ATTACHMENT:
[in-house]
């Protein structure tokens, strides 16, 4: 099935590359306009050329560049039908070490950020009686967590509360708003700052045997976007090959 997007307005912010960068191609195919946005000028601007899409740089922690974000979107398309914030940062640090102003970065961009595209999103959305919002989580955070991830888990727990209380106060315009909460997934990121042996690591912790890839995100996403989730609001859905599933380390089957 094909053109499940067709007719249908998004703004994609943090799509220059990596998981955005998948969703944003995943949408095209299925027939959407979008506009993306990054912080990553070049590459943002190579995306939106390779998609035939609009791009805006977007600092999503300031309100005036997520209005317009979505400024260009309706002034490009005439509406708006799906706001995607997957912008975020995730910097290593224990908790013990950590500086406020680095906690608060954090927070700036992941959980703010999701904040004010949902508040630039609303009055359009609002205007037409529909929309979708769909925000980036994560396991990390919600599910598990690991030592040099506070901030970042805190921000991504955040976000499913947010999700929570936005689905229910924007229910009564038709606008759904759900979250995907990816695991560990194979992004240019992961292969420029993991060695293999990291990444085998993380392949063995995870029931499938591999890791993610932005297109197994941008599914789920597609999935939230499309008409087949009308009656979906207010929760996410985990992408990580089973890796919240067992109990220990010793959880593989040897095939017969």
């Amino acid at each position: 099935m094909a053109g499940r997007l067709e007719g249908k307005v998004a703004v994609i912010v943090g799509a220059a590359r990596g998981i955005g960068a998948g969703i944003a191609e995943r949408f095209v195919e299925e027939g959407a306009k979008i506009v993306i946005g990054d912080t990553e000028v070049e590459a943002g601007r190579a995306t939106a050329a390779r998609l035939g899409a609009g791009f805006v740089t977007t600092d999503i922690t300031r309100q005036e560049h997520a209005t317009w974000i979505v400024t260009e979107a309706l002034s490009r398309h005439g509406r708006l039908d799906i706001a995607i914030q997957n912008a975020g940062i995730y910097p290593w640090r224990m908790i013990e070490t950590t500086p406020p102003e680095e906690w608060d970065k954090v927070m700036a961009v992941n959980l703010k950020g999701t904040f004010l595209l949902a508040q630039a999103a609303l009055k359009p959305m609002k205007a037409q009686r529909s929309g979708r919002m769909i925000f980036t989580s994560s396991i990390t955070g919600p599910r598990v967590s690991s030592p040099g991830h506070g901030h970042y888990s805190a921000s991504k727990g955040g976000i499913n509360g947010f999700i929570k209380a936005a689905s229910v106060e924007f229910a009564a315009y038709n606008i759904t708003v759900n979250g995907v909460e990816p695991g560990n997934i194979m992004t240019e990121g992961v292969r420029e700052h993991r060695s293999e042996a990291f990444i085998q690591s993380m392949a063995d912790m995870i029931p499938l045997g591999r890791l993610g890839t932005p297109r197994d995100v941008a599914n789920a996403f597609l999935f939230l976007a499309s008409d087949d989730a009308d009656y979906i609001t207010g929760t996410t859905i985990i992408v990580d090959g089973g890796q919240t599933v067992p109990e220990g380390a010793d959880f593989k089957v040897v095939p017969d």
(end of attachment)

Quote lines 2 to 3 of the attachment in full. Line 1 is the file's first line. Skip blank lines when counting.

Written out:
């Protein structure tokens, strides 16, 4: 099935590359306009050329560049039908070490950020009686967590509360708003700052045997976007090959 997007307005912010960068191609195919946005000028601007899409740089922690974000979107398309914030940062640090102003970065961009595209999103959305919002989580955070991830888990727990209380106060315009909460997934990121042996690591912790890839995100996403989730609001859905599933380390089957 094909053109499940067709007719249908998004703004994609943090799509220059990596998981955005998948969703944003995943949408095209299925027939959407979008506009993306990054912080990553070049590459943002190579995306939106390779998609035939609009791009805006977007600092999503300031309100005036997520209005317009979505400024260009309706002034490009005439509406708006799906706001995607997957912008975020995730910097290593224990908790013990950590500086406020680095906690608060954090927070700036992941959980703010999701904040004010949902508040630039609303009055359009609002205007037409529909929309979708769909925000980036994560396991990390919600599910598990690991030592040099506070901030970042805190921000991504955040976000499913947010999700929570936005689905229910924007229910009564038709606008759904759900979250995907990816695991560990194979992004240019992961292969420029993991060695293999990291990444085998993380392949063995995870029931499938591999890791993610932005297109197994941008599914789920597609999935939230499309008409087949009308009656979906207010929760996410985990992408990580089973890796919240067992109990220990010793959880593989040897095939017969």
């Amino acid at each position: 099935m094909a053109g499940r997007l067709e007719g249908k307005v998004a703004v994609i912010v943090g799509a220059a590359r990596g998981i955005g960068a998948g969703i944003a191609e995943r949408f095209v195919e299925e027939g959407a306009k979008i506009v993306i946005g990054d912080t990553e000028v070049e590459a943002g601007r190579a995306t939106a050329a390779r998609l035939g899409a609009g791009f805006v740089t977007t600092d999503i922690t300031r309100q005036e560049h997520a209005t317009w974000i979505v400024t260009e979107a309706l002034s490009r398309h005439g509406r708006l039908d799906i706001a995607i914030q997957n912008a975020g940062i995730y910097p290593w640090r224990m908790i013990e070490t950590t500086p406020p102003e680095e906690w608060d970065k954090v927070m700036a961009v992941n959980l703010k950020g999701t904040f004010l595209l949902a508040q630039a999103a609303l009055k359009p959305m609002k205007a037409q009686r529909s929309g979708r919002m769909i925000f980036t989580s994560s396991i990390t955070g919600p599910r598990v967590s690991s030592p040099g991830h506070g901030h970042y888990s805190a921000s991504k727990g955040g976000i499913n509360g947010f999700i929570k209380a936005a689905s229910v106060e924007f229910a009564a315009y038709n606008i759904t708003v759900n979250g995907v909460e990816p695991g560990n997934i194979m992004t240019e990121g992961v292969r420029e700052h993991r060695s293999e042996a990291f990444i085998q690591s993380m392949a063995d912790m995870i029931p499938l045997g591999r890791l993610g890839t932005p297109r197994d995100v941008a599914n789920a996403f597609l999935f939230l976007a499309s008409d087949d989730a009308d009656y979906i609001t207010g929760t996410t859905i985990i992408v990580d090959g089973g890796q919240t599933v067992p109990e220990g380390a010793d959880f593989k089957v040897v095939p017969d």